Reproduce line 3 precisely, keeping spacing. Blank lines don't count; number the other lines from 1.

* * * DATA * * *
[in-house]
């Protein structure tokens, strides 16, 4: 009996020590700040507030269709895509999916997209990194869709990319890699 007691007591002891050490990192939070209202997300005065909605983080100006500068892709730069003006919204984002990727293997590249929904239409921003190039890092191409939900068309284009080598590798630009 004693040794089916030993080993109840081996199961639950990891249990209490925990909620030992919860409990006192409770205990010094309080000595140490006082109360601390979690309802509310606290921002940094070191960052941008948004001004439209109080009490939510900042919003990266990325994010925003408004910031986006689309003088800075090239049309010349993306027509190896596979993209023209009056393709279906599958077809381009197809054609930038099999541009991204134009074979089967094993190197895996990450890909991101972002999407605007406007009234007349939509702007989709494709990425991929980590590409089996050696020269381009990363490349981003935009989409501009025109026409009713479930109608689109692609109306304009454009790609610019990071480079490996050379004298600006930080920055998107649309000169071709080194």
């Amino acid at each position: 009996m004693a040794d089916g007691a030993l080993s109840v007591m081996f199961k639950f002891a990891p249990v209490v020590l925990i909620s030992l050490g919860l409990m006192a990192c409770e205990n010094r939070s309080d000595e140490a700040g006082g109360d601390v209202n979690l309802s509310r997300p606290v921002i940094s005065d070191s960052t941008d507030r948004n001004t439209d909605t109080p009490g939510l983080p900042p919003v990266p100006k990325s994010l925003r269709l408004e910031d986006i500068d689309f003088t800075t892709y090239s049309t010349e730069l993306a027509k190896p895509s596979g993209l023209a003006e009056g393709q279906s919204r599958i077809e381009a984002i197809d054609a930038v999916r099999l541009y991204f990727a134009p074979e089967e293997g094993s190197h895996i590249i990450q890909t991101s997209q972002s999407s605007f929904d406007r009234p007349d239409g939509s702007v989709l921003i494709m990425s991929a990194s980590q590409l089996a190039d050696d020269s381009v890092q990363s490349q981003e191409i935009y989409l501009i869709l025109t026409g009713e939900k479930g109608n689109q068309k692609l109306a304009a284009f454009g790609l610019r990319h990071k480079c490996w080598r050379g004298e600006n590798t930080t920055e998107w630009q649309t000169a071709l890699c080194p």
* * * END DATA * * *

């Amino acid at each position: 009996m004693a040794d089916g007691a030993l080993s109840v007591m081996f199961k639950f002891a990891p249990v209490v020590l925990i909620s030992l050490g919860l409990m006192a990192c409770e205990n010094r939070s309080d000595e140490a700040g006082g109360d601390v209202n979690l309802s509310r997300p606290v921002i940094s005065d070191s960052t941008d507030r948004n001004t439209d909605t109080p009490g939510l983080p900042p919003v990266p100006k990325s994010l925003r269709l408004e910031d986006i500068d689309f003088t800075t892709y090239s049309t010349e730069l993306a027509k190896p895509s596979g993209l023209a003006e009056g393709q279906s919204r599958i077809e381009a984002i197809d054609a930038v999916r099999l541009y991204f990727a134009p074979e089967e293997g094993s190197h895996i590249i990450q890909t991101s997209q972002s999407s605007f929904d406007r009234p007349d239409g939509s702007v989709l921003i494709m990425s991929a990194s980590q590409l089996a190039d050696d020269s381009v890092q990363s490349q981003e191409i935009y989409l501009i869709l025109t026409g009713e939900k479930g109608n689109q068309k692609l109306a304009a284009f454009g790609l610019r990319h990071k480079c490996w080598r050379g004298e600006n590798t930080t920055e998107w630009q649309t000169a071709l890699c080194p």